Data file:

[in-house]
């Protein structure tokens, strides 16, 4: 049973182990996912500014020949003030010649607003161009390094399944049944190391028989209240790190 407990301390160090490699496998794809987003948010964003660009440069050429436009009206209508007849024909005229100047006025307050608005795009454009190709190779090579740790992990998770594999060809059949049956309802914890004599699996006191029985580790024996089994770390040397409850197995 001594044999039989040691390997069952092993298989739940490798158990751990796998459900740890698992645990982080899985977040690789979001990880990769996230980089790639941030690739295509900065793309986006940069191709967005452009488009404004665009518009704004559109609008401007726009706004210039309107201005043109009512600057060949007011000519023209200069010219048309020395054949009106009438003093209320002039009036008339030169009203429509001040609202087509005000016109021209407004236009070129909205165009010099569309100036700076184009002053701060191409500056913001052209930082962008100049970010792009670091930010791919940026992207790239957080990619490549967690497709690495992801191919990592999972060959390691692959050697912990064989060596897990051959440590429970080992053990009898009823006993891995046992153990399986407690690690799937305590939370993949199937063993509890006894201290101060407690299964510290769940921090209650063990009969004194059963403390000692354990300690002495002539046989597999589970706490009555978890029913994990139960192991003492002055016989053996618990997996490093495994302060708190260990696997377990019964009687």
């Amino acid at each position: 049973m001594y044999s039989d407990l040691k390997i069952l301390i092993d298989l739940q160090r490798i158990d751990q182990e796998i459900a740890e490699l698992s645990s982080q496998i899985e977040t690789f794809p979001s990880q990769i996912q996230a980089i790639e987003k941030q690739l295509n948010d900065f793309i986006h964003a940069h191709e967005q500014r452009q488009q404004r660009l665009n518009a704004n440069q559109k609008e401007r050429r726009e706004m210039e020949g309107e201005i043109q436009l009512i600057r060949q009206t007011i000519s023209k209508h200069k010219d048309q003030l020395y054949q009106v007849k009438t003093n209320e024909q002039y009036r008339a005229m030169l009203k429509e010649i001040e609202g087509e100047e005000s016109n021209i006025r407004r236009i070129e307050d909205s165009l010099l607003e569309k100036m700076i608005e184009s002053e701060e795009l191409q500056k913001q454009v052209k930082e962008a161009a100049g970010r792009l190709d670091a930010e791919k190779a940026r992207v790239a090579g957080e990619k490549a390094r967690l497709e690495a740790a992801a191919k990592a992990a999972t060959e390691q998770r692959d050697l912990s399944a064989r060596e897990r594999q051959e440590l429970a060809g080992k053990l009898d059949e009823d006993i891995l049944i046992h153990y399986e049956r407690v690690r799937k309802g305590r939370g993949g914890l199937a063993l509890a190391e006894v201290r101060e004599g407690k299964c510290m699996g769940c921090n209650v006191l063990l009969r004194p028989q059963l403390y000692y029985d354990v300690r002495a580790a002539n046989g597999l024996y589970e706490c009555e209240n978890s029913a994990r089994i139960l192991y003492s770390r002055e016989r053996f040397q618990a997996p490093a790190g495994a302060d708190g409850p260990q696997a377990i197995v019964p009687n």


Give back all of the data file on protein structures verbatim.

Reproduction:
[in-house]
């Protein structure tokens, strides 16, 4: 049973182990996912500014020949003030010649607003161009390094399944049944190391028989209240790190 407990301390160090490699496998794809987003948010964003660009440069050429436009009206209508007849024909005229100047006025307050608005795009454009190709190779090579740790992990998770594999060809059949049956309802914890004599699996006191029985580790024996089994770390040397409850197995 001594044999039989040691390997069952092993298989739940490798158990751990796998459900740890698992645990982080899985977040690789979001990880990769996230980089790639941030690739295509900065793309986006940069191709967005452009488009404004665009518009704004559109609008401007726009706004210039309107201005043109009512600057060949007011000519023209200069010219048309020395054949009106009438003093209320002039009036008339030169009203429509001040609202087509005000016109021209407004236009070129909205165009010099569309100036700076184009002053701060191409500056913001052209930082962008100049970010792009670091930010791919940026992207790239957080990619490549967690497709690495992801191919990592999972060959390691692959050697912990064989060596897990051959440590429970080992053990009898009823006993891995046992153990399986407690690690799937305590939370993949199937063993509890006894201290101060407690299964510290769940921090209650063990009969004194059963403390000692354990300690002495002539046989597999589970706490009555978890029913994990139960192991003492002055016989053996618990997996490093495994302060708190260990696997377990019964009687």
């Amino acid at each position: 049973m001594y044999s039989d407990l040691k390997i069952l301390i092993d298989l739940q160090r490798i158990d751990q182990e796998i459900a740890e490699l698992s645990s982080q496998i899985e977040t690789f794809p979001s990880q990769i996912q996230a980089i790639e987003k941030q690739l295509n948010d900065f793309i986006h964003a940069h191709e967005q500014r452009q488009q404004r660009l665009n518009a704004n440069q559109k609008e401007r050429r726009e706004m210039e020949g309107e201005i043109q436009l009512i600057r060949q009206t007011i000519s023209k209508h200069k010219d048309q003030l020395y054949q009106v007849k009438t003093n209320e024909q002039y009036r008339a005229m030169l009203k429509e010649i001040e609202g087509e100047e005000s016109n021209i006025r407004r236009i070129e307050d909205s165009l010099l607003e569309k100036m700076i608005e184009s002053e701060e795009l191409q500056k913001q454009v052209k930082e962008a161009a100049g970010r792009l190709d670091a930010e791919k190779a940026r992207v790239a090579g957080e990619k490549a390094r967690l497709e690495a740790a992801a191919k990592a992990a999972t060959e390691q998770r692959d050697l912990s399944a064989r060596e897990r594999q051959e440590l429970a060809g080992k053990l009898d059949e009823d006993i891995l049944i046992h153990y399986e049956r407690v690690r799937k309802g305590r939370g993949g914890l199937a063993l509890a190391e006894v201290r101060e004599g407690k299964c510290m699996g769940c921090n209650v006191l063990l009969r004194p028989q059963l403390y000692y029985d354990v300690r002495a580790a002539n046989g597999l024996y589970e706490c009555e209240n978890s029913a994990r089994i139960l192991y003492s770390r002055e016989r053996f040397q618990a997996p490093a790190g495994a302060d708190g409850p260990q696997a377990i197995v019964p009687n």